The team gets the hottest recruit this side of the separation barrier.
Read the previous chapters of The Israel-Palestine Lorde Diaries here.
“He who wishes to fly must first learn to walk,” said Nietzsche, and I say: before teaming up with Palestinians, an Israeli Lorde fan must find Israeli partners. Yaron surprised me with snobbery, and rejected many names we discussed. Only with one did he seem truly confident. Fortunately, she is my personal friend: the super talented Shira Z. Carmel.
Shira is an impossibly diverse artist. Over the years that I have known her, she formed and headed no less than four separate outfits: an offbeat jazz quartet, an accordion duo that only performs Yiddish poetry from the Russian province of Birobidjan, a post-doo-wop trio named “The Hazelnuts,” and an avant-garde brass band. Most interesting to me are her experiments with Israeli songs in the Mizrahi style, which she turns into French Chansons and hip-hop tunes.
A few years ago, when the city of Jerusalem chose Shira to curate an event for an art festival, she decided to pull together a tribute to a pop goddess of her own liking: the inimitable Ms. Beyoncé Knowles. I was invited to participate, and did “Irreplaceable” with a cellist and my angry ex-girlfriend Osnat, who hadn’t spoken to me much since the break up.
Here how it happened: I figured in advance that Osnat would be present at the tribute concert, being a Jerusalemite and a good friend of Shira’s. I dreaded singing about a rough separation while she is in the audience, that would just be too awkward, so I invited her to chime in. Osnat agreed and composed a spoken-word piece that dealt entirely with me and what an asshole I am. She rapped it while the cellist and I repeated “to the left to the left,” and we have been close friends ever since that night. That was my first, successful experience with cross-conflict musical tributes.
I wasn’t sure Shira would play along. I knew her to be Lorde-skeptic. She and I used to co-host a radio program on Israel’s Army radio, a program about travel. I became conscious of Lorde toward the end of the program’s life span, mentioned her on air a few times and was surprised at my co-host’s lack of enthusiasm. “Lorde Lorde Lorde…” she mimicked me.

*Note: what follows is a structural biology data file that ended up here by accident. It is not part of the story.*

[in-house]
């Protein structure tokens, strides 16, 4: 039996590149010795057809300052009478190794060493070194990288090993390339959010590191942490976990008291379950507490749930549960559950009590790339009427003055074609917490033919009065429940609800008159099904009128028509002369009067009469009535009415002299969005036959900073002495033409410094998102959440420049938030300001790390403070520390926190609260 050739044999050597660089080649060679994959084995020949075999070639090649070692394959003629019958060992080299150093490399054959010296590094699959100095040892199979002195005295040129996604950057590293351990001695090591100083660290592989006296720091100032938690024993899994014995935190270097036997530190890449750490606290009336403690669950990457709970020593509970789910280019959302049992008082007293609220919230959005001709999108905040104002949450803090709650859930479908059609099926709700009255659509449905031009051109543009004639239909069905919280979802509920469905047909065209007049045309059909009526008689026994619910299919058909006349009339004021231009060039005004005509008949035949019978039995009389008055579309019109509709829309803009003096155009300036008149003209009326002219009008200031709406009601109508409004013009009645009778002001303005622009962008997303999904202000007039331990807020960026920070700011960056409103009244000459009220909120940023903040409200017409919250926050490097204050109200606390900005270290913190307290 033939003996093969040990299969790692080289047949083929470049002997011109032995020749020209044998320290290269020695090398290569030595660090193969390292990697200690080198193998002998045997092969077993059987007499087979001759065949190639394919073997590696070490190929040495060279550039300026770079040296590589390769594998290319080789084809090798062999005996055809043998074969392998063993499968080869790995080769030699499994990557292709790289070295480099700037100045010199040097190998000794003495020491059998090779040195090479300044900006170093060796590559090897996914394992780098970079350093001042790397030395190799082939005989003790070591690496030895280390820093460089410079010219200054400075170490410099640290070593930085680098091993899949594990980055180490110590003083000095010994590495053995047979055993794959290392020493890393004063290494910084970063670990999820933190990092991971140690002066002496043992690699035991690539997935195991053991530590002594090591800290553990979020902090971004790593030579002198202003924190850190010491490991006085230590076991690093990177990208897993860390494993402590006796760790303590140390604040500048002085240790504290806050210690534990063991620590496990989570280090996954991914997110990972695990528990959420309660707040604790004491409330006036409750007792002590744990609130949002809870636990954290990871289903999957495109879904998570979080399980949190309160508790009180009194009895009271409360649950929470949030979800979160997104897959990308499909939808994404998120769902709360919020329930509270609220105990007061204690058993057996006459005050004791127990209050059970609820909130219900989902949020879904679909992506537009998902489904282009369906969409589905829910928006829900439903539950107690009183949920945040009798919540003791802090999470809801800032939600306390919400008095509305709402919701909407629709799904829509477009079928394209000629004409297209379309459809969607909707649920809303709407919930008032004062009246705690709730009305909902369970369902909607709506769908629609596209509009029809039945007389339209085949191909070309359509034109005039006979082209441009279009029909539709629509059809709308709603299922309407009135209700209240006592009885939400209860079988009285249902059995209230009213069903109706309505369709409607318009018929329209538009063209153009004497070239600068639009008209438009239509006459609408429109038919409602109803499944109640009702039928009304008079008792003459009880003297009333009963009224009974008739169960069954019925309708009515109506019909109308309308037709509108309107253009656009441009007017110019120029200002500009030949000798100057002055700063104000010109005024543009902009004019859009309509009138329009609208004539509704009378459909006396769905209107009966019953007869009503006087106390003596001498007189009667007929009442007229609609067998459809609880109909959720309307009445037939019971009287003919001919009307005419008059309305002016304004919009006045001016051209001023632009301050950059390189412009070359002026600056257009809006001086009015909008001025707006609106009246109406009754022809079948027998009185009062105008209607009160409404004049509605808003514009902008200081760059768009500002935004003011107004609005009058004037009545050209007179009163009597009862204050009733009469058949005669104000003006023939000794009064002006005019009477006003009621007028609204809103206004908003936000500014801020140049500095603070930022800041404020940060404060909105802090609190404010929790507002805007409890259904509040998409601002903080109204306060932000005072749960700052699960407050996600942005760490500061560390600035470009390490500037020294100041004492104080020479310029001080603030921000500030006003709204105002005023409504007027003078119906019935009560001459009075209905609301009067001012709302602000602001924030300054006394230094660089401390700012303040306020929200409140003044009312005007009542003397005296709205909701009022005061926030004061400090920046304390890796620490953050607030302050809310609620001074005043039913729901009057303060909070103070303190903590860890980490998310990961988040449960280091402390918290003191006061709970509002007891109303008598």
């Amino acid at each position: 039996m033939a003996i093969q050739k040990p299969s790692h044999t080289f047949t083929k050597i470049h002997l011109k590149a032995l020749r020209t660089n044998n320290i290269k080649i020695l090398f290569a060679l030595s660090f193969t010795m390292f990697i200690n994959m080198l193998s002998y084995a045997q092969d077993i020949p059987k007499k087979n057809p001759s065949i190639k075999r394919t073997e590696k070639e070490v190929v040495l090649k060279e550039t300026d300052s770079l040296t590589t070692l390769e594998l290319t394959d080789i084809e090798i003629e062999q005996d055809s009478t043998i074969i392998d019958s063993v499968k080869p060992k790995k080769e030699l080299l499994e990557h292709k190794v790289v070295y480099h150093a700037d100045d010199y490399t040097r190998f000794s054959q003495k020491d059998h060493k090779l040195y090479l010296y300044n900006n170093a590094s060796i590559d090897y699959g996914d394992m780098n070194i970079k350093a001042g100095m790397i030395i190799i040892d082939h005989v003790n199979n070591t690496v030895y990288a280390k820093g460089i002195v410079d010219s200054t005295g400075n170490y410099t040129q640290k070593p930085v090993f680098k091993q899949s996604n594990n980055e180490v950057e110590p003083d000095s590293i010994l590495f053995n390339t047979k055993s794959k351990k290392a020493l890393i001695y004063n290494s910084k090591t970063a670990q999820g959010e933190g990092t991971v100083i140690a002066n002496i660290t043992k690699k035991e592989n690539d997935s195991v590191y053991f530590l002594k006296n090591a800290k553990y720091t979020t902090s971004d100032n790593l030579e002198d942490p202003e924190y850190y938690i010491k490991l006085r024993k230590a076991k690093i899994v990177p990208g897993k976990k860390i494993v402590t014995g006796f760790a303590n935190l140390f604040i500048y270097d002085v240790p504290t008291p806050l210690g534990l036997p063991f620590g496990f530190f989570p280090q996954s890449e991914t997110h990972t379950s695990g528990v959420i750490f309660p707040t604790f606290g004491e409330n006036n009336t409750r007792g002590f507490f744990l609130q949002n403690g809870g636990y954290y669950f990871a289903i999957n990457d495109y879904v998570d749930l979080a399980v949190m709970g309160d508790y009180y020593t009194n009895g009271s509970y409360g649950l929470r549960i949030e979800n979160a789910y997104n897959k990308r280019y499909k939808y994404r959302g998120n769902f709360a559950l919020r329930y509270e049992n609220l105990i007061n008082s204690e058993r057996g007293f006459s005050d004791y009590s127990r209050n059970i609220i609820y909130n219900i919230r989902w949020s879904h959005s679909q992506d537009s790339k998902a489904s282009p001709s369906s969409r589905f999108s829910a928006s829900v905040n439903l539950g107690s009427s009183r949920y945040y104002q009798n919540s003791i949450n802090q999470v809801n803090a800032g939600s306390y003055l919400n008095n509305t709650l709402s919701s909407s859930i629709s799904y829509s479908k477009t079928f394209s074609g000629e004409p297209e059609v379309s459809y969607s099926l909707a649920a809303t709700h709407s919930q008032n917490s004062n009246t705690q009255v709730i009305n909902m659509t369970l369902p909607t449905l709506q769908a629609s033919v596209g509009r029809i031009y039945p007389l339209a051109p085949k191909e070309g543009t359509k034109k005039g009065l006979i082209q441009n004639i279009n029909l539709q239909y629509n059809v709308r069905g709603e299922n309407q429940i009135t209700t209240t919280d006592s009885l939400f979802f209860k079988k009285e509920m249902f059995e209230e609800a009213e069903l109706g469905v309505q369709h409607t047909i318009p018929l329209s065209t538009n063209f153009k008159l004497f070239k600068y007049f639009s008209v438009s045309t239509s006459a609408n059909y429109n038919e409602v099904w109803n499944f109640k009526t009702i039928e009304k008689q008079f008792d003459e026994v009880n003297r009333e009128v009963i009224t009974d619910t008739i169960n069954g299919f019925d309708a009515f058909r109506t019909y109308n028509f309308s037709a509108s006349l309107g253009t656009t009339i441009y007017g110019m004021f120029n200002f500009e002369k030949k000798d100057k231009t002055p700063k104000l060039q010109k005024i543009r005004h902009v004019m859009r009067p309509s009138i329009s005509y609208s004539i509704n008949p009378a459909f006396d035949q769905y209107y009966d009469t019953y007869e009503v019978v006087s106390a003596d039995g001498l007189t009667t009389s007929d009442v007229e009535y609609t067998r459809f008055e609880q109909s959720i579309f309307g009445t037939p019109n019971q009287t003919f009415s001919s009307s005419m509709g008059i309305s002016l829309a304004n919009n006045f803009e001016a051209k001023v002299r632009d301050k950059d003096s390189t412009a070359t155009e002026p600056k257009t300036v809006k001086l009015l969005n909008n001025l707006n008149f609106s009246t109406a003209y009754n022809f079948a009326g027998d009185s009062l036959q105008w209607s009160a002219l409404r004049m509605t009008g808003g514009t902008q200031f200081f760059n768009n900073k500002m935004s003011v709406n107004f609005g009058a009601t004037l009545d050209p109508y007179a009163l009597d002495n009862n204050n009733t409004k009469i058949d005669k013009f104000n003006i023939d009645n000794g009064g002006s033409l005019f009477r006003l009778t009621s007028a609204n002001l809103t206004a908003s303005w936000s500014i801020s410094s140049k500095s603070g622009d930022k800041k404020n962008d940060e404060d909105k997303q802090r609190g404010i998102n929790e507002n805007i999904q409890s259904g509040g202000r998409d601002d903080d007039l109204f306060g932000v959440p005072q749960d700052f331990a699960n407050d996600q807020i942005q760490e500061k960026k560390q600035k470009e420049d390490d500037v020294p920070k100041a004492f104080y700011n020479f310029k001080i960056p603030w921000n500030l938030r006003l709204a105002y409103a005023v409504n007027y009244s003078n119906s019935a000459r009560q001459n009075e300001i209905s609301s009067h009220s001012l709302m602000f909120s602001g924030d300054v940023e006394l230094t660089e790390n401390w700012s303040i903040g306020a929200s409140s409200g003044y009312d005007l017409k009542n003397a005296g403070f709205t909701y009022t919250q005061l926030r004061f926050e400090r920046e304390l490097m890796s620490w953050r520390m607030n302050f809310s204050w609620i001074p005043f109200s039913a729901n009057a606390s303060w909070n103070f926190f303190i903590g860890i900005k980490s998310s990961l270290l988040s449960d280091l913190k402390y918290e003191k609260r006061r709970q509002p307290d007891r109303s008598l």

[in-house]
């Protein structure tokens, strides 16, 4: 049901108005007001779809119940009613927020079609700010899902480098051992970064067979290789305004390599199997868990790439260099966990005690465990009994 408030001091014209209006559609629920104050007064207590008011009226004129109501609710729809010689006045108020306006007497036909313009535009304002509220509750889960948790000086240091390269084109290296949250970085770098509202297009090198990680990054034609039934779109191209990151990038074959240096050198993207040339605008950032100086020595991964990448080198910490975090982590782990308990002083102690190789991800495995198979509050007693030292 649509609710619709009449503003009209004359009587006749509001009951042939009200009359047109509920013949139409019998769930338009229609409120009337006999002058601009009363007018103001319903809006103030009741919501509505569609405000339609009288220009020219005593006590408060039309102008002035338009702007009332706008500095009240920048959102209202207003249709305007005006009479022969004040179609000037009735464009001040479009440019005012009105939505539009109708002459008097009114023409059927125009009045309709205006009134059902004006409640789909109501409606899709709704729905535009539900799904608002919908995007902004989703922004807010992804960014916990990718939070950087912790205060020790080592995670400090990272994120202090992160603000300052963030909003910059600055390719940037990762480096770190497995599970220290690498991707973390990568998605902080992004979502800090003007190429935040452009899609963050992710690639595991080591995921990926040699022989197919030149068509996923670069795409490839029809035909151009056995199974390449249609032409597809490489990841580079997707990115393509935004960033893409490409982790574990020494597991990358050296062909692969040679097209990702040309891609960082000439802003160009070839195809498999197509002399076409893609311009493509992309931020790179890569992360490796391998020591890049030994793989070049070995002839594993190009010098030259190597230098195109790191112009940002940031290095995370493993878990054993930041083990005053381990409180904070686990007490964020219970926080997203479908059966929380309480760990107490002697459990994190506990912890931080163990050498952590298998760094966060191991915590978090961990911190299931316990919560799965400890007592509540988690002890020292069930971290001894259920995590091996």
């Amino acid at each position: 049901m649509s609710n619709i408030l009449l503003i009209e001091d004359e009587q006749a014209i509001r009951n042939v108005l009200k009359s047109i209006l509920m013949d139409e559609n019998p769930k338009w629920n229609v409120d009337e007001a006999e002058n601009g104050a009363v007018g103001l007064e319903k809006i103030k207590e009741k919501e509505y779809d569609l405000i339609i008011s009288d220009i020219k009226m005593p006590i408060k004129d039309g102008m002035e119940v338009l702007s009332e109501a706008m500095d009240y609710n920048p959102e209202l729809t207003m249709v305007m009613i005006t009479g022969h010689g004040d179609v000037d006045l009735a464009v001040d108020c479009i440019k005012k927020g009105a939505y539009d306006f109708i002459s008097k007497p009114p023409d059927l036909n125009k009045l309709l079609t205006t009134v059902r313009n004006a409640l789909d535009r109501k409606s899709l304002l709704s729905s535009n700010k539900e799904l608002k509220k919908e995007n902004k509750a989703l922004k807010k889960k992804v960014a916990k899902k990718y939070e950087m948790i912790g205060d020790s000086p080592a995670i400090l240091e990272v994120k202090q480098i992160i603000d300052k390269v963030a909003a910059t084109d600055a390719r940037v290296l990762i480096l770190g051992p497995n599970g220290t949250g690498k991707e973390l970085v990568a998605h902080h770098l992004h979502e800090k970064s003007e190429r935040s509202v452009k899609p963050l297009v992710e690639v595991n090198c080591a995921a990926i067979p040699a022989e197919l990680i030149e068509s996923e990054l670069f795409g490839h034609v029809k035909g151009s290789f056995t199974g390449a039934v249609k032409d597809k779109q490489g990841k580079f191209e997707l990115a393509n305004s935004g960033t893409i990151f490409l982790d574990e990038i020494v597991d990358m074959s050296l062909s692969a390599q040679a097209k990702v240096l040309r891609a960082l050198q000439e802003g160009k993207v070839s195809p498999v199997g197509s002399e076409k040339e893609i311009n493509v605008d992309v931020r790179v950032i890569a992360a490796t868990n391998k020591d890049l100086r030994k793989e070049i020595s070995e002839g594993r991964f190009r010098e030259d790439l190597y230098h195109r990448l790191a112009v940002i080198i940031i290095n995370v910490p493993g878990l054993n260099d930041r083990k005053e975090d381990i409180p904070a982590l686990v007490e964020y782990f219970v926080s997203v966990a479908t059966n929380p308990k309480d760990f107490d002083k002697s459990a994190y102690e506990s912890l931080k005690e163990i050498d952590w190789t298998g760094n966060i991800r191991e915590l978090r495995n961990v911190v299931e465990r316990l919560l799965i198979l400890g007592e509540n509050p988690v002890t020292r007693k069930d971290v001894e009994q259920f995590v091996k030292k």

Her cynicism was hardly mysterious. The commercial Israeli music scene is a tiny aquarium, almost impenetrable to actual talent. It has grown worse since the rise of reality television and its production line of celebrity singers. I figured that for a struggling Israeli musician as able, undiscovered and hardworking as Shira, the notion of Lorde’s beginners’ luck could be depressing. Besides, shira is highly fond of Ruthie, my girlfriend. She may have considered my crush on a pop star a hint of restlessness, and worried that soon I would escape with some Lorde look-alike, causing hurt that would take another Beyoncé tribute to mend.
I was not the one to easily surrender, and the very last country to star in our program was good old Aotearoa, better known as New Zealand. Our guest was Michelle Bubis, the only Kiwi-Israeli I know, and we kicked off the second hour with “Royals,” which naturally caused me to lose any semblance of appropriate radio conduct.
“This is such a good song!!” I moaned orgazmically, “such a good song!!!”
“Yuval actually stood up from his seat in honor of the anthem,” Michelle notified the listeners.
I collected myself and promised I wouldn’t talk too much about Lorde. I confessed that I was not sure why I like this music so much and why this character fascinates me.
“Could it be because she’s from New Zealand,” Shira offered impatiently, “which would then tie in with our program’s theme?”